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What does infertility have to do with cannabis?

What does infertility have to do with cannabis?

The success of reproduction in women is intimately connected to the endocannabinoid system, a scientific review from the University of L’Aquila in Italy found. Fine tuning of this system contributes to the wellness and success of each stage of reproduction — from fertilization and implantation to fetal development and delivery. 

In fact, the amount of specific endocannabinoids needed shifts throughout the progression of a pregnancy, with low levels needed during implantation and high levels needed during labor and delivery. Endocannabinoid system balance is incredibly important during this process, they found.

The human body’s endocannabinoid system helps maintain homeostasis over many of our important bodily functions. Natural chemicals called endocannabinoids interact with special receptors to pull off these functions. Similar chemicals are also produced by the cannabis plant.

When the endocannabinoid system is dysregulated it can impair such processes, the authors of the study explained. This can lead to imbalances in hormonal homeostasis, causing conditions like endometriosis or gynecological cancers. It can also cause reproductive problems like miscarriage, ectopic pregnancy, and preeclampsia.

That doesn’t mean that using cannabis during pregnancy — or even as a treatment for infertility — is recommended, however.

Cannabinoid-based fertility treatments?

Endocannabinoids like anandamide and PEA could even become biomarkers for infertility, the authors of the study write, because they are found in significantly different levels in fertile and infertile women. This suggests that some types of infertility could be linked to endocannabinoid imbalance and could potentially be treated with drugs that interact with this system.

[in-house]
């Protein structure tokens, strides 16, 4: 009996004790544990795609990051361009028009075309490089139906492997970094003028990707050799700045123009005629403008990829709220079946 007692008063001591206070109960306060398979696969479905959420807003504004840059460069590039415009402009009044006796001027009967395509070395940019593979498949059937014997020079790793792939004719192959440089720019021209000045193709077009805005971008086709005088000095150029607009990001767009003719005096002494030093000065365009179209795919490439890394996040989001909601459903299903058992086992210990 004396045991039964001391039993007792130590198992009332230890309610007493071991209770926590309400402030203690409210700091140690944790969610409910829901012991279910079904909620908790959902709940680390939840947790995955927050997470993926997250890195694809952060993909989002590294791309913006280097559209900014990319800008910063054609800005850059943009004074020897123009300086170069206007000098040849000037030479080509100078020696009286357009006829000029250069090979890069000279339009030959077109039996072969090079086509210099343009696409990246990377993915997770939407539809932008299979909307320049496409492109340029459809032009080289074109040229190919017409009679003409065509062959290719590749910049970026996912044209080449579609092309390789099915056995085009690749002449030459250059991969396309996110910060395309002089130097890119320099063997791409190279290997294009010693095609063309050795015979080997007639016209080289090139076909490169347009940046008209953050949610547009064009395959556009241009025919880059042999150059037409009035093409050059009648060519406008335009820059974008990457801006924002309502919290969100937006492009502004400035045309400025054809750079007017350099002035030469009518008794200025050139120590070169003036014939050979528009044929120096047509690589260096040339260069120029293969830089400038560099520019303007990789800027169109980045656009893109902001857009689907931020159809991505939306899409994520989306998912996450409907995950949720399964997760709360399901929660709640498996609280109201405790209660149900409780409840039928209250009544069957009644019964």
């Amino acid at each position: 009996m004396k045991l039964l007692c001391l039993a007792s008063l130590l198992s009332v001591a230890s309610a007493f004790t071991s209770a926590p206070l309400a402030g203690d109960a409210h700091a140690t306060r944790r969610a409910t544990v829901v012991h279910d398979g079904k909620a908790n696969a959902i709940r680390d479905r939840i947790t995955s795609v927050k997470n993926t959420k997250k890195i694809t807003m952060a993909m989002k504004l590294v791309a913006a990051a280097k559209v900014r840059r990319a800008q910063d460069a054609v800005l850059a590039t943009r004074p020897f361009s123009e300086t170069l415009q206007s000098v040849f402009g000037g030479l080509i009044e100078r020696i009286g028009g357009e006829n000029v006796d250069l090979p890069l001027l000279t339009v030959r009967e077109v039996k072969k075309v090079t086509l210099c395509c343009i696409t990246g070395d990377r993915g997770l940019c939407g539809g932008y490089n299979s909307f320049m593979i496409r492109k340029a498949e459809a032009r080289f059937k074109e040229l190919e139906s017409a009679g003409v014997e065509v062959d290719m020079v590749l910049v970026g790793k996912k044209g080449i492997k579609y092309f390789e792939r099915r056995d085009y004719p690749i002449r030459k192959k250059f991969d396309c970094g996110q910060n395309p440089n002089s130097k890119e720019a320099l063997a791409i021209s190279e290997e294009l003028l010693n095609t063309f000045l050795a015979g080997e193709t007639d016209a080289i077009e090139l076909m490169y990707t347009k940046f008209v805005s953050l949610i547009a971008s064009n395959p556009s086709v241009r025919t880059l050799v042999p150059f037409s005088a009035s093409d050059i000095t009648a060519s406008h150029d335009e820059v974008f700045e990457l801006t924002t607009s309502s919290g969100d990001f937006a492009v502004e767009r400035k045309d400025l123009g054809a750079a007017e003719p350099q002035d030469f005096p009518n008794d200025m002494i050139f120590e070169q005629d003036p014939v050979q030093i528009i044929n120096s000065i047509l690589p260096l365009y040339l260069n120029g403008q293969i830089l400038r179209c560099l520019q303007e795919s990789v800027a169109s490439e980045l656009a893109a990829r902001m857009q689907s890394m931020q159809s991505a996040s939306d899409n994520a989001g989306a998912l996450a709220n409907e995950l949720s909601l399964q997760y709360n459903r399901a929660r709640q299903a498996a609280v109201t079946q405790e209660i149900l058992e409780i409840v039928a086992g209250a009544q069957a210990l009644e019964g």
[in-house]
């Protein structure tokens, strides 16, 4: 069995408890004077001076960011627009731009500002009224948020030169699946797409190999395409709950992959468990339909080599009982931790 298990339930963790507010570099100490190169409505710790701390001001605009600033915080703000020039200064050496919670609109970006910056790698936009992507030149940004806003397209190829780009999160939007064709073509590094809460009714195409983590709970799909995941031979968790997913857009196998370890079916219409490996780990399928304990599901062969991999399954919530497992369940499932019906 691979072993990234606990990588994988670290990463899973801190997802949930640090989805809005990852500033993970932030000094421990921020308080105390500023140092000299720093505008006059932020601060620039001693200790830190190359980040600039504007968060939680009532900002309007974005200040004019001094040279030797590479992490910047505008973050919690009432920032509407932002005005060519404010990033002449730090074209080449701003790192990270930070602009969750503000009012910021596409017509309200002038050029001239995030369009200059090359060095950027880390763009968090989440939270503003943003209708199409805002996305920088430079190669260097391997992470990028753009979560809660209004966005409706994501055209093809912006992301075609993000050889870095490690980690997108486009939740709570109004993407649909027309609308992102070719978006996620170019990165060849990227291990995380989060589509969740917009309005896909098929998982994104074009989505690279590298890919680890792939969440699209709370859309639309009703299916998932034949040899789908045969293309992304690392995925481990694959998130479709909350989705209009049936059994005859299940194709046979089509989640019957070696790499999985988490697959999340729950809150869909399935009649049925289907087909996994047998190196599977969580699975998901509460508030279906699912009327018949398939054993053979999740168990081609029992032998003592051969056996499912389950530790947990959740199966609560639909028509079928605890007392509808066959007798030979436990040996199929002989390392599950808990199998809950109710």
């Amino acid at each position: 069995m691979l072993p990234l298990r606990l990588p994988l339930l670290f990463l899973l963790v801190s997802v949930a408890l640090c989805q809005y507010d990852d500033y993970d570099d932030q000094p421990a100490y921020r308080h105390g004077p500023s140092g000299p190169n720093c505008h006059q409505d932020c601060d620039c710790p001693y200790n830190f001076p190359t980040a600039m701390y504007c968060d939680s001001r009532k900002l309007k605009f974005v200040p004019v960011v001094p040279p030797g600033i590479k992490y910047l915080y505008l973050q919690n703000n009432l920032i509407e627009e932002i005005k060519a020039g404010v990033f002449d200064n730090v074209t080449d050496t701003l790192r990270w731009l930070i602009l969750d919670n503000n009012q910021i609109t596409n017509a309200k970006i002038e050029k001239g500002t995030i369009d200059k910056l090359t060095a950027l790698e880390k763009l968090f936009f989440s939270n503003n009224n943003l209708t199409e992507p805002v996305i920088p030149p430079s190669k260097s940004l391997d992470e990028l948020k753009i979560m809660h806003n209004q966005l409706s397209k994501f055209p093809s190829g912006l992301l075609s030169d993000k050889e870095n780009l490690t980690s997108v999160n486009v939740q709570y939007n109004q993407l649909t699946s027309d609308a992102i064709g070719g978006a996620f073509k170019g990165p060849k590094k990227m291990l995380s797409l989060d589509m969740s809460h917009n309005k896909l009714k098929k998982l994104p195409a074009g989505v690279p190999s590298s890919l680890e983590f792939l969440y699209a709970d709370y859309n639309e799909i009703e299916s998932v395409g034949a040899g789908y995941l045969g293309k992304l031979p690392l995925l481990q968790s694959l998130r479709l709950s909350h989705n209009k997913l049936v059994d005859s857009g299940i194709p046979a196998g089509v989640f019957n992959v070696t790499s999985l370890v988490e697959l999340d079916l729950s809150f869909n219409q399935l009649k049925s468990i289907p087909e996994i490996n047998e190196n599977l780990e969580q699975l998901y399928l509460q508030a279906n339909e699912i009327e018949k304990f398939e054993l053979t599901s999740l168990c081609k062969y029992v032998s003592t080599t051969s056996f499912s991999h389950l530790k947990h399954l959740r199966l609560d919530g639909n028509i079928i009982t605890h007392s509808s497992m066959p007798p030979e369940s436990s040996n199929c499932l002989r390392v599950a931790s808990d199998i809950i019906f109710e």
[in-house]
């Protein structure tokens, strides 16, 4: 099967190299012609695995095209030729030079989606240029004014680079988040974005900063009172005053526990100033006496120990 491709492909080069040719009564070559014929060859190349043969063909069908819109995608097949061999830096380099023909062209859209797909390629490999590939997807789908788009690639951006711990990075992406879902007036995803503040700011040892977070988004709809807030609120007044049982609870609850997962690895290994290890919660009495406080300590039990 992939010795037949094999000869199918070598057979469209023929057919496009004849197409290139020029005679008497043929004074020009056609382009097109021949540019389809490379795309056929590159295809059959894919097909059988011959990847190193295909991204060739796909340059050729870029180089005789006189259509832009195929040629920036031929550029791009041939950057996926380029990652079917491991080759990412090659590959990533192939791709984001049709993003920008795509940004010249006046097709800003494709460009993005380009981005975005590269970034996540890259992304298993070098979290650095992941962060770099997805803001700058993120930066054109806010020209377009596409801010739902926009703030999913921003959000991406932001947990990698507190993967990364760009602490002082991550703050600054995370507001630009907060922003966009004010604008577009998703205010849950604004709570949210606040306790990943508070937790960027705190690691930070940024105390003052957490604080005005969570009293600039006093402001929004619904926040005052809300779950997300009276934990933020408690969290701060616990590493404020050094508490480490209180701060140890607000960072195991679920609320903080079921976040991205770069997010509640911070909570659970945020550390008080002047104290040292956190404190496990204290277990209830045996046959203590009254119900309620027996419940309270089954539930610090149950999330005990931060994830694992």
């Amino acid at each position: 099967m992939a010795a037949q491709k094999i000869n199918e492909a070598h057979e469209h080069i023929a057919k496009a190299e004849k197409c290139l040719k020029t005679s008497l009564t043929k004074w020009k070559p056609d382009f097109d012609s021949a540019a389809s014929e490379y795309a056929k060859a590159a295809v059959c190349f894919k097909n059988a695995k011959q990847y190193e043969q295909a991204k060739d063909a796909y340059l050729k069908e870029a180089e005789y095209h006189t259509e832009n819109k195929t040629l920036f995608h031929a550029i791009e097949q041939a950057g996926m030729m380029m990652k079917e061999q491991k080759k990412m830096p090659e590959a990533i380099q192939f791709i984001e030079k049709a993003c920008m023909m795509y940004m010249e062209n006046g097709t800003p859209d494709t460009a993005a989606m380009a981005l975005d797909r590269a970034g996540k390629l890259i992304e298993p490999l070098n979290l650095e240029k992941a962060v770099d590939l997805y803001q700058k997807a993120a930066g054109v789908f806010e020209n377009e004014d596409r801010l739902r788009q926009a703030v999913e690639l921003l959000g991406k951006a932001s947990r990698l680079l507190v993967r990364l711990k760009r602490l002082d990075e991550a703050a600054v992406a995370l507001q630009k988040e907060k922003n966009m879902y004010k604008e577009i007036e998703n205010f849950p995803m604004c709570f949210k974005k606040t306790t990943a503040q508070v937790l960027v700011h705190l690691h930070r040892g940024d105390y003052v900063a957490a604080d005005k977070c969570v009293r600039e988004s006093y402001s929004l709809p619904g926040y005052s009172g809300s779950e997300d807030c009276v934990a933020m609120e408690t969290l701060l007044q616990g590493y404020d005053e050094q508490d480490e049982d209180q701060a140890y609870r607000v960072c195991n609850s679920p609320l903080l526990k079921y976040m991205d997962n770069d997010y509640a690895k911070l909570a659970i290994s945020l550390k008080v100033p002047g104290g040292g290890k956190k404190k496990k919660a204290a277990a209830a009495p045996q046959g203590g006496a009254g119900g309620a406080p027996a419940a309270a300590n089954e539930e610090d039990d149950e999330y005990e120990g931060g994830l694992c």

Cannabinoid based drugs are already being developed to treat issues related to women’s health. Creams containing PEA (a substance that enhances the activity of some endocannabinoids) are currently in use to help with chronic pelvic and vaginal pains. In Israel, cannabinoid based treatments are also being investigated to treat endometriosis, dysmenorrhoea and menopause symptoms. In the US, you can find cannabis-based vaginal suppositories designed to help treat some of these issues. 

The authors of the Italian study say that drugs which target the endocannabinoid system, and potentially those derived from cannabis, should be developed to help women with infertility. They certainly show potential to help, if we can just fine-tune our research enough to understand how to use them effectively. 

The authors conclusions were supported by another review of the literature that came out in 2019, from the Journal of Ovarian Research. This study also found that the endocannabinoid system is intimately involved with control of female reproductive events. 

Warnings about cannabis and pregnancy

While both reviews came to similar conclusions about the relationship between the endocannabinoid system and female reproductive functions, the authors of both studies also emphasized the need for more research to fully understand how the endocannabinoid system impacts female reproduction and diseases related to reproductive organs. 

For one thing, more research could yield helpful treatments for those with disorders of the endocannabinoid system, who could potentially see their reproductive functioning improved by using a drug that targets the endocannabinoid system. 

We also need more and better information about the potential risk factors for those who are using cannabis before and during pregnancy — both in terms of the health of the mother and baby, and the future outcomes for those babies when they become adults. 

Recent data indicates that more women are using cannabis before and during pregnancy. Yet current research suggests that women who use cannabis during pregnancy have higher rates of complications. 

Thus, many large doctor’s organizations, including the American College of Obstetricians and Gynecologists, have recommended against using cannabis during pregnancy. The State of California recently added THC and cannabis smoke to a list of substances known to cause developmental toxicity, and will require warning labels.

While urging the development of drugs targeting the endocannabinoid system to treat female infertility, given the widespread availability and use of cannabis, the authors of the Italian study conclude, “it seems now urgent to define the true impact of cannabis on reproduction, in particular during pregnancy, and its long-term outcomes on future children.”

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